1249. Disease burden and risk factors of hospitalized community-acquired pneumonia in Korean adults
Session: Poster Abstract Session: Clinical Infectious Diseases: Respiratory Infections
Friday, October 28, 2016
Room: Poster Hall
Background: Globally, pneumonia causes significant morbidity and mortality. Despite the recognized importance of community-acquired pneumonia (CAP) in adults, limited epidemiologic information is available in Korea. This study aimed to evaluate the disease burden of hospitalized CAP of adults aged ≥19 years and their epidemiologic trends using national health-insurance and national mortality databases.

Methods: Records of hospitalizations due to CAP were included for analysis, if the international Classification of Diseases, 10th revision (ICD-10) codes for pneumonia was listed for primary diagnosis. The incidence and risk factors of hospitalized CAP were evaluated.

Results: During 2009-2013 years, 1,216,916 hospitalizations were recorded. The average annual rate of hospitalized CAP was 631 per 100,000 people, increasing with age (19-49 years, 165; 50-64 years, 527; 65-74 years, 1,666; ≥75 years, 4,400 per 100,000 people). During 2009-2013, the overall rate of hospitalized CAP increased by 7.3% from 5.41 per 1,000 people to 5.8 per 1,000 people. The elderly aged ≥75 years had the highest age-group-specific hospitalization rate for CAP over five-year study period. Total per-capita medical fees in all CAP patients were USD 1,851 (KRW 1,934,410); they were USD 1,263, USD 2,353, USD 2,841 in low, moderate, high risk patients, respectively. It tended to increase with aging. However, with respect to the underlying medical conditions (moderate- or high-risk group), the additional risk of hospitalized CAP was remarkable in adults aged under 65 years (odds ratio in moderate-risk and high-risk groups, 4.32 and 2.87 in 19-49 years,; 1.80 and 3.66 in 50-64 years; 0.88 and 2.13 in 65-74 years; 0.99 and 1.97 in ≥75 years).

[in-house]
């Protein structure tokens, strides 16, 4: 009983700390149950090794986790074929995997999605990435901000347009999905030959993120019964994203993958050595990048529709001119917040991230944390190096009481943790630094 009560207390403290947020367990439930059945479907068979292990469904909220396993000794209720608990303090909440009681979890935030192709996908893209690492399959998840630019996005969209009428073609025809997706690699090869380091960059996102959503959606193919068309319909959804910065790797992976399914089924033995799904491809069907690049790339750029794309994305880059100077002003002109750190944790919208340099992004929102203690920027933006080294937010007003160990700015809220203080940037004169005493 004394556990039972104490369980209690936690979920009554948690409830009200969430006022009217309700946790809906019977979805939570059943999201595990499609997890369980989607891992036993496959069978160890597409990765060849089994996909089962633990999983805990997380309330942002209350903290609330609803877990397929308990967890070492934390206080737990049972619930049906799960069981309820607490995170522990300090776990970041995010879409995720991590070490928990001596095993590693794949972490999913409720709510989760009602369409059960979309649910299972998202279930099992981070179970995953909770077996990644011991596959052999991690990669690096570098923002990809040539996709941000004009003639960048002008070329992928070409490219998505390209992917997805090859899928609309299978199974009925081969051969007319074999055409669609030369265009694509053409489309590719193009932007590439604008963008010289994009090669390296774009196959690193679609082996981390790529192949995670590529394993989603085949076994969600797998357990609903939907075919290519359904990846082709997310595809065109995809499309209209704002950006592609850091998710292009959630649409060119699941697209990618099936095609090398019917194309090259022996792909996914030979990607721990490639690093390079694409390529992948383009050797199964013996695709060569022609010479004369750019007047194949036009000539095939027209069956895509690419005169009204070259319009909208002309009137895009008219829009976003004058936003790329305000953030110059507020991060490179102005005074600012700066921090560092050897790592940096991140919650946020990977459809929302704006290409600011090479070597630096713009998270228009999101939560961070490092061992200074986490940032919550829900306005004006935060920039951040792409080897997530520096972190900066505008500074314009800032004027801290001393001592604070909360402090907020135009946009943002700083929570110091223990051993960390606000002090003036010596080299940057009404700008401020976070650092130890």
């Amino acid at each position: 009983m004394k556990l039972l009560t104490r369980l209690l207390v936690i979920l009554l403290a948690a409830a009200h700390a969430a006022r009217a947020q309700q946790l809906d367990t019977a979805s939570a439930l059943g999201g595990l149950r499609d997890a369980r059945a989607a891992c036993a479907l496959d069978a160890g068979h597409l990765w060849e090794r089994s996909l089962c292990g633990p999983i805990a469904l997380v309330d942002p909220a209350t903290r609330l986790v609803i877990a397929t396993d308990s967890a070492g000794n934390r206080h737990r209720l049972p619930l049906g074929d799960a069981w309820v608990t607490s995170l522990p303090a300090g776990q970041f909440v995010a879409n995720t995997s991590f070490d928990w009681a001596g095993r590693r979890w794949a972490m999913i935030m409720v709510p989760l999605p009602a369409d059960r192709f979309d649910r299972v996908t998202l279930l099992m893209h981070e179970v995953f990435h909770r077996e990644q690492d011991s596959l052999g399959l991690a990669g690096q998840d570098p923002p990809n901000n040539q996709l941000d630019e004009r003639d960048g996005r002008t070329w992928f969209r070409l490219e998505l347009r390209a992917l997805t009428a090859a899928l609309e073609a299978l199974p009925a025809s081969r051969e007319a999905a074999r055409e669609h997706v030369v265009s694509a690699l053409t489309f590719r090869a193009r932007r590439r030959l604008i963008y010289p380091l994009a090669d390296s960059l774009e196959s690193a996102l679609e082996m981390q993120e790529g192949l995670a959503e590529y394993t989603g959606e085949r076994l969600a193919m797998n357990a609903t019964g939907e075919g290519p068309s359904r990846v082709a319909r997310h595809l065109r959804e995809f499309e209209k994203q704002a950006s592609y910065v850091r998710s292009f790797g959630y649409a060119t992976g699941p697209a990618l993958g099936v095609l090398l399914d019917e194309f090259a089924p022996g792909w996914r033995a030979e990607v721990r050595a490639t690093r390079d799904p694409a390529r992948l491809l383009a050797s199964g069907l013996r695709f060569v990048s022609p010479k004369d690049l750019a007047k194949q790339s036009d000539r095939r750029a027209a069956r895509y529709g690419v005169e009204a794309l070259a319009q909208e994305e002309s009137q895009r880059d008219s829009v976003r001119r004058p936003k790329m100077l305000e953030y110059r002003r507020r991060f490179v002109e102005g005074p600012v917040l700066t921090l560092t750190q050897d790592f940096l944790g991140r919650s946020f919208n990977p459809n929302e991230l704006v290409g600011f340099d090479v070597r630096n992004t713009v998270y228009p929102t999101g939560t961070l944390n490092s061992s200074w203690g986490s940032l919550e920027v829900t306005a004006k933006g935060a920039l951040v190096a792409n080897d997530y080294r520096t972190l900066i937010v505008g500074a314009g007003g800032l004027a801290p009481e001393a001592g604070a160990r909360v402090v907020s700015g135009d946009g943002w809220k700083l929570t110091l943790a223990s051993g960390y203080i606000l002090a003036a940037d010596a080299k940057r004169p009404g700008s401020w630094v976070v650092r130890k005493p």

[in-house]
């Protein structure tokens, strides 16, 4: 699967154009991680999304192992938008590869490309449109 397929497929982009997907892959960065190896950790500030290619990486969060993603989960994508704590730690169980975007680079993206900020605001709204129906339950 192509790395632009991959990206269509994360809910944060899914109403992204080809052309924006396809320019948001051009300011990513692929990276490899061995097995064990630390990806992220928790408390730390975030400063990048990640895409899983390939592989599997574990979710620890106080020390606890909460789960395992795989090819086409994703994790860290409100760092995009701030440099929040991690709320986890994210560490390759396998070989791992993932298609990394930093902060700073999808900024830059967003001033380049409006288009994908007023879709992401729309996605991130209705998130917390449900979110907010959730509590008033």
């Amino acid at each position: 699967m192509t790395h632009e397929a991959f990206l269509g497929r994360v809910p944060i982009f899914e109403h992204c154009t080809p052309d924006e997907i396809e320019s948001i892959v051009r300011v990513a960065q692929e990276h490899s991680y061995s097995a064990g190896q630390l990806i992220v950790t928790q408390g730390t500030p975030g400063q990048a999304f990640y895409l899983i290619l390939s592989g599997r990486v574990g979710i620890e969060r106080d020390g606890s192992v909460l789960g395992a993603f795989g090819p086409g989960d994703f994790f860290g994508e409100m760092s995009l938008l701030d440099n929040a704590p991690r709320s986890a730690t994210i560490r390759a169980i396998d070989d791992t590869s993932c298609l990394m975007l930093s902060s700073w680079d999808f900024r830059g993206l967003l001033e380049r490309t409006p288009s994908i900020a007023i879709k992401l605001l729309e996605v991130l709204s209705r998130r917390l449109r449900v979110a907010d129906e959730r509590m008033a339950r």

Conclusion: Overall, the disease burden of hospitalized CAP was increasing over recent years. Elderly people and adults with underlying medical conditions were at increased risk for hospitalized CAP. This study emphasize the importance of age-and risk based influenza and pneumococcal vaccination strategy.

Min Joo Choi, MD, Joon Young Song, MD, Ji Yun Noh, MD, Jin Gu Yoon, M.D., Hak Jun Hyun, MD, Jae Won Yun, MD, Woo Joo Kim, MD and Hee Jin Cheong, MD, Korea University College of Medicine, Seoul, Korea, The Republic of

Disclosures:

M. J. Choi, None

J. Y. Song, None

J. Y. Noh, None

J. G. Yoon, None

H. J. Hyun, None

J. W. Yun, None

W. J. Kim, None

H. J. Cheong, None

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